People with mild cognitive impairment (pre-dementia) may not have Alzheimer’s disease; in actuality, they may be suffering from vascular dementia. Experts also call this “vascular cognitive impairment.” It is due to chronic reduced blood flow in the brain, eventually resulting in dementia. Remember, just because you can breathe doesn’t mean your brain is getting enough oxygen!
Who is At Risk for Developing Vascular Dementia?
Vascular dementia is the second most common form of dementia after Alzheimer’s, accounting for up to 40 percent of dementia cases. Risk factors include high blood pressure, heart disease, diabetes, smoking, alcoholism, and high cholesterol.
What Testing Options Are Available?
Although standard blood and thyroid tests may evaluate vascular cognitive impairment, an MRI is the most useful screen, which shows areas of the brain that have been affected by small strokes.
Look for Warning Signs of Vascular Dementia:
The brain has one of the body’s richest networks of blood vessels and is vulnerable to any hindrances in blood flow, which carries oxygen. Without sufficient oxygen brain cells die and the brain degenerates quickly. Everyday conditions that affect many people can also inhibit oxygenation of the brain and increase the risk of vascular dementia. These include:
- Chronic inflammation (such as chronic pain, an autoimmune disease, or other inflammatory disorder)
- Chronic stress
- Low blood sugar (hypoglycemia)
- High blood sugar (insulin resistance)
What are the Symptoms of Vascular Dementia?
Long before vascular cognitive impairment or dementia sets in, symptoms that can alert you to poor blood flow and oxygenation include brain fog, becoming easily fatigued, cold hands and feet, erectile dysfunction, and chronic fungal growth on fingernails and toenails.
Preventing and Treating Vascular Dementia Naturally
Some of the best ways to oxygenate the brain are to lower inflammation and stabilize blood sugar. This is done through a diet that is anti-inflammatory, liberal in proteins and healthy fats, low in starchy carbohydrates such as grains and potatoes, and based on unprocessed whole foods. A ketogenic diet that uses coconut oil has also been shown successful in some studies for dementia.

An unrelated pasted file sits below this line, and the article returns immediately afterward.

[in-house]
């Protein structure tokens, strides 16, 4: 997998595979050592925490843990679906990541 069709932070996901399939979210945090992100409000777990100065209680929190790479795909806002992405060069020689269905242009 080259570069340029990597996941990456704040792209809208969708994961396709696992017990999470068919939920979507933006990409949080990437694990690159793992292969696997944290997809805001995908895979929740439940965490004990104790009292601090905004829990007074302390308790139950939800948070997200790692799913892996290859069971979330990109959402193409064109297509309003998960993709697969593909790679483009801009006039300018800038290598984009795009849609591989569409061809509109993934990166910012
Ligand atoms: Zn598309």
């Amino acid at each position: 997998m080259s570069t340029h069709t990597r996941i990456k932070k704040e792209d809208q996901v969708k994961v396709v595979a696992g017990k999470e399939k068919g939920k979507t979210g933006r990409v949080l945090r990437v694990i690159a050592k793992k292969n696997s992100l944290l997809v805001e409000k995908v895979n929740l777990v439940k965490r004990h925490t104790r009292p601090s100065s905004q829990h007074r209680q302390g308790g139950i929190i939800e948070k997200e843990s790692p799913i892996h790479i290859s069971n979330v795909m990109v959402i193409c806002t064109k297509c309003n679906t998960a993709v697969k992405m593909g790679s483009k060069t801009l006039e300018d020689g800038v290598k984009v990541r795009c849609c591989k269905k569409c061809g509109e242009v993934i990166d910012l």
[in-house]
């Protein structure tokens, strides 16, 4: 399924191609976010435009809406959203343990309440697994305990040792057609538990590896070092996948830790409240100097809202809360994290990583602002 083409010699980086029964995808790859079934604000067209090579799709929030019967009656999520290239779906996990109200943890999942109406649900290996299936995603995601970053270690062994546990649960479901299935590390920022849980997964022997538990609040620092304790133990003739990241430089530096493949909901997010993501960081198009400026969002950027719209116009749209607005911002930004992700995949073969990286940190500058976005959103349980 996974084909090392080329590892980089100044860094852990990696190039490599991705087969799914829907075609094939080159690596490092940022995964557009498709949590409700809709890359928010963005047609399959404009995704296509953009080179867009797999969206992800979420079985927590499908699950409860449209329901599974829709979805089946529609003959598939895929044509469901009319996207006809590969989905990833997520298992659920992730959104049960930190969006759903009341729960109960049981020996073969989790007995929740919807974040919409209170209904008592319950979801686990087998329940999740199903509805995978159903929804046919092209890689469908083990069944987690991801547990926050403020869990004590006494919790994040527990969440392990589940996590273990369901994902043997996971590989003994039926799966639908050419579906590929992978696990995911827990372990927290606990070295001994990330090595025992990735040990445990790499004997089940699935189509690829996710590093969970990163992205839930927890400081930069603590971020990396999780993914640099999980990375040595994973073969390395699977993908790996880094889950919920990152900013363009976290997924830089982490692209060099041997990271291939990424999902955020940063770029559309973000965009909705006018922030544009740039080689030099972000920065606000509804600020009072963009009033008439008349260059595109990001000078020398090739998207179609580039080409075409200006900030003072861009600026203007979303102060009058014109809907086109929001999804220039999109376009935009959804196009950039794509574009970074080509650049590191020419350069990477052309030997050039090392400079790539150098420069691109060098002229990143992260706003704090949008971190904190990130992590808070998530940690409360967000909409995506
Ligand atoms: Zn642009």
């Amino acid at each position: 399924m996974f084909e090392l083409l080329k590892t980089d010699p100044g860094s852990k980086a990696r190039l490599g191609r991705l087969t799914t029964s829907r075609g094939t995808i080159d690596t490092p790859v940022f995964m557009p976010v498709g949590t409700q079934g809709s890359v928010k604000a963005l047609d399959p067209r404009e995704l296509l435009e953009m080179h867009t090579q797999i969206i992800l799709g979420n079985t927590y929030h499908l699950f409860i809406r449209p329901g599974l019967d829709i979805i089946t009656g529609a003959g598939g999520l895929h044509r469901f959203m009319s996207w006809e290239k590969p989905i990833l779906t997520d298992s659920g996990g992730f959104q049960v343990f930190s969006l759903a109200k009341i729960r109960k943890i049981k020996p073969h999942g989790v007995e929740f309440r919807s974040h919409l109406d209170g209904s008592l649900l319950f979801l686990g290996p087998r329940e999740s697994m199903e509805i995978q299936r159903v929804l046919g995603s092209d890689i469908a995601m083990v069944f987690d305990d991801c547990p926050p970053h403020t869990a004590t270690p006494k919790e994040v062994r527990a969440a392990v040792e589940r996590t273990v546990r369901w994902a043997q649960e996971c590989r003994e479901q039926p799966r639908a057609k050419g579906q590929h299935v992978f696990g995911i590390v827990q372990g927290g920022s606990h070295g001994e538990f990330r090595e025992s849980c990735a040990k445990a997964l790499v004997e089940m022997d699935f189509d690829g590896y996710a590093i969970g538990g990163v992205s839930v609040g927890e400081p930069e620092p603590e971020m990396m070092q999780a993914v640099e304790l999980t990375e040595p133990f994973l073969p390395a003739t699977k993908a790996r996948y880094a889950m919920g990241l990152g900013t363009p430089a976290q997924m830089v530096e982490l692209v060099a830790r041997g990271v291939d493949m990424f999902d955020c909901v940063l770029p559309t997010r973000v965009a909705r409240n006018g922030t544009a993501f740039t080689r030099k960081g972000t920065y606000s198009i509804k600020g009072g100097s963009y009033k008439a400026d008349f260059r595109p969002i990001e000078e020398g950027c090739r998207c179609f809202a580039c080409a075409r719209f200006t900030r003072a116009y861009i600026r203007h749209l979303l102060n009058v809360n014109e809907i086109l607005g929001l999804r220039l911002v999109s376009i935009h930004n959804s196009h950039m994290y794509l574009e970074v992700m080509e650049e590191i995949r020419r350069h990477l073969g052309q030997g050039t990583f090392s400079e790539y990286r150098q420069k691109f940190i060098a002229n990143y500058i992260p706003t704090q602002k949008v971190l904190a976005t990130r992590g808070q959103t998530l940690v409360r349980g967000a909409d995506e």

Although lifestyle and dietary factors will help improve oxygenation to the brain and body, thus preventing mild cognitive impairment or dementia, certain herbs have also been shown effective in scientific studies. These include:
- Ginkgo biloba: Studies have shown this Chinese extract improves function in those with vascular dementia. Gingko biloba improves blood flow to the brain and is full of protective antioxidants that protect neurons. In a German study those taking the extract saw improvements in memory, daily function, and verbal fluency compared to those taking the placebo. In another study participants using Gingko biloba had significant improvement in apathy, anxiety, irritability, depression, and sleep behavior. Studies on Ginkgo biloba also show that it can cut levels of amyloid precursor protein in half after just 16 months of use.[1,2,34]
- Vinpocetine: This extract of the periwinkle plant improves blood flow and oxygen delivery to the brain, protects brain cells during states of low oxygen, and stimulates neuronal function.
- Butcher’s broom: Butcher’s broom is known for improving circulation to the hands, feet, and brain.
These herbs come in various forms and strengths – tinctures, extracts, drops, etc. Therefore, it is best to follow the manufacturer’s dosing instructions on the label.
 A 240-mg once-daily formulation of Ginkgo Biloba extract EGb 761 is effective in both Alzheimer’s disease and vascular dementia: Results from a randomized controlled trial,” Ihl R, Tribanek M, et al, Alzheimer’s and Dementia, July 2008; 4(4): Supplement, T165-T166.
 Scripnikov A, Khomenko A, Napryeyenko O; GINDEM-NP Study Group. Effects of Ginkgo biloba extract EGb 761 on neuropsychiatric symptoms of dementia: findings from a randomised controlled trial. Wien Med Wochenschr. 2007;157(13-14):295-300. PubMed PMID: 17704975.
 Domoráková I, Burda J, Mechírová E, Feriková M. Mapping of rat hippocampal neurons with NeuN after ischemia/reperfusion and Ginkgo biloba extract (EGb 761) pretreatment. Cell Mol Neurobiol. 2006 Oct-Nov;26(7-8):1193-204.
 Augustin, S., Rimbach, G., Augustin, K. Schliebs, R., Wolffram, S., Cermak, R. Effect of a short and long -term treatment with Gingko biloba extract on amyloid precursor protein levels in a transgenic mouse model relevant to Alzheimer’s disease. Arch Biochem Biophys. 2009 Jan 15: 481 92): 177 -82.
 Inazu M, Matsumiya T. Physiological functions of carnitine and carnitine transporters in the central nervous system. [Article in Japanese]. Nihon Shinkei Seishin Yakurigaku Zasshi. 2008 Jun;28(3):113-20.
 Bouskela E, Cyrino FZ, Marcelon G. Effects of Ruscus extract on the internal diameter of arterioles and venules of the hamster cheek pouch microcirculation. J Cardiovasc Pharmacol. 1993 Aug;22(2):221-4. PubMed PMID: 7692161.
Originally published in 2012, this blog has been updated.